Trends and Differences in Connection-behavior within Classes of Internet Backbone Traffic
Paper i proceeding, 2008
In order to reveal the influence of different traffic classes on
the Internet, backbone traffic was collected within an eight month period
on backbone links of the Swedish University Network (SUNET).
The collected data was then classified according to network application.
In this study, three traffic classes (P2P, Web and malicious) are compared
in terms of traffic volumes and signaling behavior. Furthermore,
longitudinal trends and diurnal differences are highlighted. It is shown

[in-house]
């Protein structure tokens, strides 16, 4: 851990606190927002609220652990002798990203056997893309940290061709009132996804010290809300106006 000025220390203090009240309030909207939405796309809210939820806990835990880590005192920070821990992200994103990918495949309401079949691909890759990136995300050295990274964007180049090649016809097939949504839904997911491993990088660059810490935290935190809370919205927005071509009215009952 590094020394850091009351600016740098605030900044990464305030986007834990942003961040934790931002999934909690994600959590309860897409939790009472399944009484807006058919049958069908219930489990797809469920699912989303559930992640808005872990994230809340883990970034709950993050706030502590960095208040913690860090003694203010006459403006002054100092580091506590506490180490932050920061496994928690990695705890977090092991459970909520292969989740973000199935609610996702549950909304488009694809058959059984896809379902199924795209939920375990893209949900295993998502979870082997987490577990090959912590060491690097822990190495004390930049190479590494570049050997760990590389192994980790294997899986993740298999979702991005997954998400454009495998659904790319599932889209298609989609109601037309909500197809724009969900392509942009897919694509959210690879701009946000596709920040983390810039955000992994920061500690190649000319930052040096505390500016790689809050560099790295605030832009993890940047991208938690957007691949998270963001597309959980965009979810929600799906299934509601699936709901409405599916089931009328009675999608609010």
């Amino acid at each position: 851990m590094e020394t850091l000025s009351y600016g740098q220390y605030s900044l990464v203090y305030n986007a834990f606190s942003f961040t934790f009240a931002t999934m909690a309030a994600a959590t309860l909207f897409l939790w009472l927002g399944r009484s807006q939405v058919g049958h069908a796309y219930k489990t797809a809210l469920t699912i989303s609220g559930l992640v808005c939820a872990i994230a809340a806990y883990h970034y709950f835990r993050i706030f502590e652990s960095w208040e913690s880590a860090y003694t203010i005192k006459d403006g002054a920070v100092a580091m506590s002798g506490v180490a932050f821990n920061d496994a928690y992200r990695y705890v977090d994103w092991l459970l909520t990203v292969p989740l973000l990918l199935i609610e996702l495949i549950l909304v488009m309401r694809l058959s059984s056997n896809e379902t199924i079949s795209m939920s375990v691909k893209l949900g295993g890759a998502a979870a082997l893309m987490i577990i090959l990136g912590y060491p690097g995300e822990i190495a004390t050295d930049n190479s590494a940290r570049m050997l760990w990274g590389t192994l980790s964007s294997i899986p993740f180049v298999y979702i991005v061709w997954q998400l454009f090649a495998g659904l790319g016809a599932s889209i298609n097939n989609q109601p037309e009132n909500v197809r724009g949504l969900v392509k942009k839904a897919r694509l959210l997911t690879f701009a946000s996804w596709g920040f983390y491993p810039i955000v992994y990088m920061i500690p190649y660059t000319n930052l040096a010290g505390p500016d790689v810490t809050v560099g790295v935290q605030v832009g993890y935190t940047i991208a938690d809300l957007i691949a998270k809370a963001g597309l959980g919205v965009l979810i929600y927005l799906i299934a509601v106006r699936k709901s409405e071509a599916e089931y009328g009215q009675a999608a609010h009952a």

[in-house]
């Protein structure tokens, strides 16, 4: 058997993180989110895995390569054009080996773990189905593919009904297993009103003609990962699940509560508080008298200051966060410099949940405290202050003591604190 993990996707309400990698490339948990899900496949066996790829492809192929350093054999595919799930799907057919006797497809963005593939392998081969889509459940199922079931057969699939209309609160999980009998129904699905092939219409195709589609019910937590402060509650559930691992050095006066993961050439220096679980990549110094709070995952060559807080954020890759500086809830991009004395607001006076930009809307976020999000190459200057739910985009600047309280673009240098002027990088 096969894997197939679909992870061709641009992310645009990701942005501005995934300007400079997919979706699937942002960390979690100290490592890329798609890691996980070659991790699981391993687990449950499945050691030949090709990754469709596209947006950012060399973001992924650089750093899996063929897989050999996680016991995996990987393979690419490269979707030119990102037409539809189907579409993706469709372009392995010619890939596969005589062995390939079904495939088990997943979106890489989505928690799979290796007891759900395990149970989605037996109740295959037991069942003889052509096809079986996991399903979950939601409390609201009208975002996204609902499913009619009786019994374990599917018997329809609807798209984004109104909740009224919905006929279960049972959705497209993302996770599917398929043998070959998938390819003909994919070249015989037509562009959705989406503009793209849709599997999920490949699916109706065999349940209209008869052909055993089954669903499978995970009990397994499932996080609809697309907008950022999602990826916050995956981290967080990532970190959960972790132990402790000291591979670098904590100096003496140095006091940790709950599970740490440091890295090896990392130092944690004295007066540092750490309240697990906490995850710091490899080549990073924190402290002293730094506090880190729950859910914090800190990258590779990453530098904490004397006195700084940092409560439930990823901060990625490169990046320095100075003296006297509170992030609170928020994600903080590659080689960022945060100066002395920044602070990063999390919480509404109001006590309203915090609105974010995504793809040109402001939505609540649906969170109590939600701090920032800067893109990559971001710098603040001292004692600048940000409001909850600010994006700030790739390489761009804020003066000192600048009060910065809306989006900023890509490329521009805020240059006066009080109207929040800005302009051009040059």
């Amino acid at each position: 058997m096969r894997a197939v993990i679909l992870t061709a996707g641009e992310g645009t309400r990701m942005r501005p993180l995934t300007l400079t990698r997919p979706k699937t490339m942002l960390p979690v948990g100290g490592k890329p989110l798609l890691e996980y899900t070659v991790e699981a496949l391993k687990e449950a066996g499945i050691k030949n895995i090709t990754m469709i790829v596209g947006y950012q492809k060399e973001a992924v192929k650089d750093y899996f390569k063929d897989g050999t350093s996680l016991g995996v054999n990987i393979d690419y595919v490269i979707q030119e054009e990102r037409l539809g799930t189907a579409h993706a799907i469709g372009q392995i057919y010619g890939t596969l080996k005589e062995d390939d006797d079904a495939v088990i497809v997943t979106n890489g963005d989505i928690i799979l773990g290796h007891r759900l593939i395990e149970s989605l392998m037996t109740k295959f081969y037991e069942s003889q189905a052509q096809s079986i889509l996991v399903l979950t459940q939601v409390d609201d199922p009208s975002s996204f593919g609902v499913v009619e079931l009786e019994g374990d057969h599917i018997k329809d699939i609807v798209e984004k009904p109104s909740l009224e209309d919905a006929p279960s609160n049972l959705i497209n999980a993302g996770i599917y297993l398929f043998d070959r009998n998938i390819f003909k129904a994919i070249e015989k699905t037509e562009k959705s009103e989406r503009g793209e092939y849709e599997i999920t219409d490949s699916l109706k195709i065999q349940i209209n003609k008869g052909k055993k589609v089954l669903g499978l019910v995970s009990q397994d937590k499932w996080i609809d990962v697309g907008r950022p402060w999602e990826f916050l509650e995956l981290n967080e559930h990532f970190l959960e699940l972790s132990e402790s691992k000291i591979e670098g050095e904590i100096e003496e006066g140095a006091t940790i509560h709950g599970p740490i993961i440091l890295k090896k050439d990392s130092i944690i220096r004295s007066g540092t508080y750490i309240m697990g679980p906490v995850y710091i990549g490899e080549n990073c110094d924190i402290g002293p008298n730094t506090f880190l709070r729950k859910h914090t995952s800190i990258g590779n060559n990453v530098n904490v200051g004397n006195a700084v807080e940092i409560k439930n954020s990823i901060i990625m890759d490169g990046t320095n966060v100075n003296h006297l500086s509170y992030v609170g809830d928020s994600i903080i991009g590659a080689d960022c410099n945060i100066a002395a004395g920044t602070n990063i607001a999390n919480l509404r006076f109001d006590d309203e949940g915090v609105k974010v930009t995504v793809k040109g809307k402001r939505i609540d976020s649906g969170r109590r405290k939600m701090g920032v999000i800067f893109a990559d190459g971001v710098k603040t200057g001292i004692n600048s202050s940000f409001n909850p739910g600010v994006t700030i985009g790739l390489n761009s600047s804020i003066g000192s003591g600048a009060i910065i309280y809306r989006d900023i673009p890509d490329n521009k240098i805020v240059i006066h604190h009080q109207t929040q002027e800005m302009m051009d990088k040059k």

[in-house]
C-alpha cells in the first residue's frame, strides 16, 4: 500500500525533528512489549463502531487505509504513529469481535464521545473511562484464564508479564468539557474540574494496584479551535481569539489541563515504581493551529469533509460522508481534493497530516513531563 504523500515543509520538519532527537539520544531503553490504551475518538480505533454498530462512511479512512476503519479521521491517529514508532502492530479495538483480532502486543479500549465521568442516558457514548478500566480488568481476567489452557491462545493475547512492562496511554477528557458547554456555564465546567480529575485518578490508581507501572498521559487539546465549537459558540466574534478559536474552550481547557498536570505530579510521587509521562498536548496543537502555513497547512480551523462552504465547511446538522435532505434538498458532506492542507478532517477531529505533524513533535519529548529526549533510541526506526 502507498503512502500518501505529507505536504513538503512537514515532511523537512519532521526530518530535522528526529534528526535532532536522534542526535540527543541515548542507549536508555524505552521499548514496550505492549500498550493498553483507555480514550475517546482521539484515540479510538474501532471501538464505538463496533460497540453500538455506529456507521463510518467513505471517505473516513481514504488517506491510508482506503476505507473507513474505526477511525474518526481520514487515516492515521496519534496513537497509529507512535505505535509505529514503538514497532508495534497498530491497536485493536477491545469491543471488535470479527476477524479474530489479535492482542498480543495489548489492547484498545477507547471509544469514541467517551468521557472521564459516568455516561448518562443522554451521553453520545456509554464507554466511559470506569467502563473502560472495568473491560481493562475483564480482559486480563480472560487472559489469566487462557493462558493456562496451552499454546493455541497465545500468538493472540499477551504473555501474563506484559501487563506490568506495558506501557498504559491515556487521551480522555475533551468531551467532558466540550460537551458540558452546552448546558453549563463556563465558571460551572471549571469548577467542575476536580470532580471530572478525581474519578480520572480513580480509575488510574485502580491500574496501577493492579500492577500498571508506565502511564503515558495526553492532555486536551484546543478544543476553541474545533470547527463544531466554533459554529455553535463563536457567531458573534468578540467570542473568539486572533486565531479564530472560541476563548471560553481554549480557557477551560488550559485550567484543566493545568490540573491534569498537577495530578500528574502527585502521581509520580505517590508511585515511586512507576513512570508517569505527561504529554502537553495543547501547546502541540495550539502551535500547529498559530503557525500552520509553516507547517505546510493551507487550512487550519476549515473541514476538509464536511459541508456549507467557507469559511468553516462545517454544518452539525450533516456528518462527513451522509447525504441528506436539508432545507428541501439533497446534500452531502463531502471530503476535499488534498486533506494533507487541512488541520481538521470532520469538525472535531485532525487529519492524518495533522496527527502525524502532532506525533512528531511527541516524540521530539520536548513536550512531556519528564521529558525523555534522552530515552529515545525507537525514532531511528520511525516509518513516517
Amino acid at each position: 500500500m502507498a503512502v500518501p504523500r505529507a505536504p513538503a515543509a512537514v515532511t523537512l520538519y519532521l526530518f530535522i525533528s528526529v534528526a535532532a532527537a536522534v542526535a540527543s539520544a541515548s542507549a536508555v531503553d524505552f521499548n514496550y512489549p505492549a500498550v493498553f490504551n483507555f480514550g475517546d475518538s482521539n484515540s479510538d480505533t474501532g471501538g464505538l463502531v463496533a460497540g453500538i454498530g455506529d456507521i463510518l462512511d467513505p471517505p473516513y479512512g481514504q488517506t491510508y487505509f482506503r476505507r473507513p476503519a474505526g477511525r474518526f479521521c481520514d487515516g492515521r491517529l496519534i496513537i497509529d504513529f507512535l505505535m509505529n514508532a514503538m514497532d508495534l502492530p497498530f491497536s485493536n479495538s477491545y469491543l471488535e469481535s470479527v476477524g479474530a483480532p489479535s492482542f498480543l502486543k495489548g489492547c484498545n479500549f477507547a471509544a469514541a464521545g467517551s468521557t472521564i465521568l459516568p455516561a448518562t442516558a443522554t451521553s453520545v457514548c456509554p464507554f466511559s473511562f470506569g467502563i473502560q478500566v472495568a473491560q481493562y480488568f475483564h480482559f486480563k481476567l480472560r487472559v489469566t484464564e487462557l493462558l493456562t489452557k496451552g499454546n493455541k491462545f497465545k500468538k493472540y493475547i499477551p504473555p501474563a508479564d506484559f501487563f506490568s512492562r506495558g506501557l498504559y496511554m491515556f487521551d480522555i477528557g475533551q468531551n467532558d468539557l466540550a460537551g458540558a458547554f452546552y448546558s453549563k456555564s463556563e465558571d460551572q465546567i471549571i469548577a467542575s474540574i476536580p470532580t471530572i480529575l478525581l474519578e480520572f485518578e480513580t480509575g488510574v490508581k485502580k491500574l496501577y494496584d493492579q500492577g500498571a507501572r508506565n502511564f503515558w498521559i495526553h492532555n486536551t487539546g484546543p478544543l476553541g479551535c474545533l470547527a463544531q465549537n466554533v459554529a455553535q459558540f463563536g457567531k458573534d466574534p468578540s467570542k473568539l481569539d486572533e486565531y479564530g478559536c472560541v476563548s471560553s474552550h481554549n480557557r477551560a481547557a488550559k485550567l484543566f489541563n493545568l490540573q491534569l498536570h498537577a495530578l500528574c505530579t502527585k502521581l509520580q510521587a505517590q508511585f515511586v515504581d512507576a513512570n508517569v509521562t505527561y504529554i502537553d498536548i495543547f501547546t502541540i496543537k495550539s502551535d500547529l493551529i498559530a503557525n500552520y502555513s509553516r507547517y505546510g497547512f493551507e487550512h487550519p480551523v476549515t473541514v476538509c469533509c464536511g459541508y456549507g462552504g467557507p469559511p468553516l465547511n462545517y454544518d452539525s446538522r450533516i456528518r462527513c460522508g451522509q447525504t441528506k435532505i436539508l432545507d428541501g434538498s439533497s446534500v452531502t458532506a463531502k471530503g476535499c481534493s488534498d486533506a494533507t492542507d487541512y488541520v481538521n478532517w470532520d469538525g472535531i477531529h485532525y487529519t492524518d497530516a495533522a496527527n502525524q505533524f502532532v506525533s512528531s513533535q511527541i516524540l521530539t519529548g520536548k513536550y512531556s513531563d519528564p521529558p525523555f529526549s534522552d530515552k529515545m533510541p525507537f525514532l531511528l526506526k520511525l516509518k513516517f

that traffic volumes are increasing considerably, with P2P-traffic clearly
dominating. In contrast, the amount of malicious and attack traffic remains
constant, even not exhibiting diurnal patterns. Next, P2P andWeb
traffic are shown to differ significantly in connection establishment and
termination behavior. Finally, an analysis of TCP option usage revealed
that Selective Acknowledgment (SACK), even though deployed by most
web-clients, is still neglected by a number of popular web-servers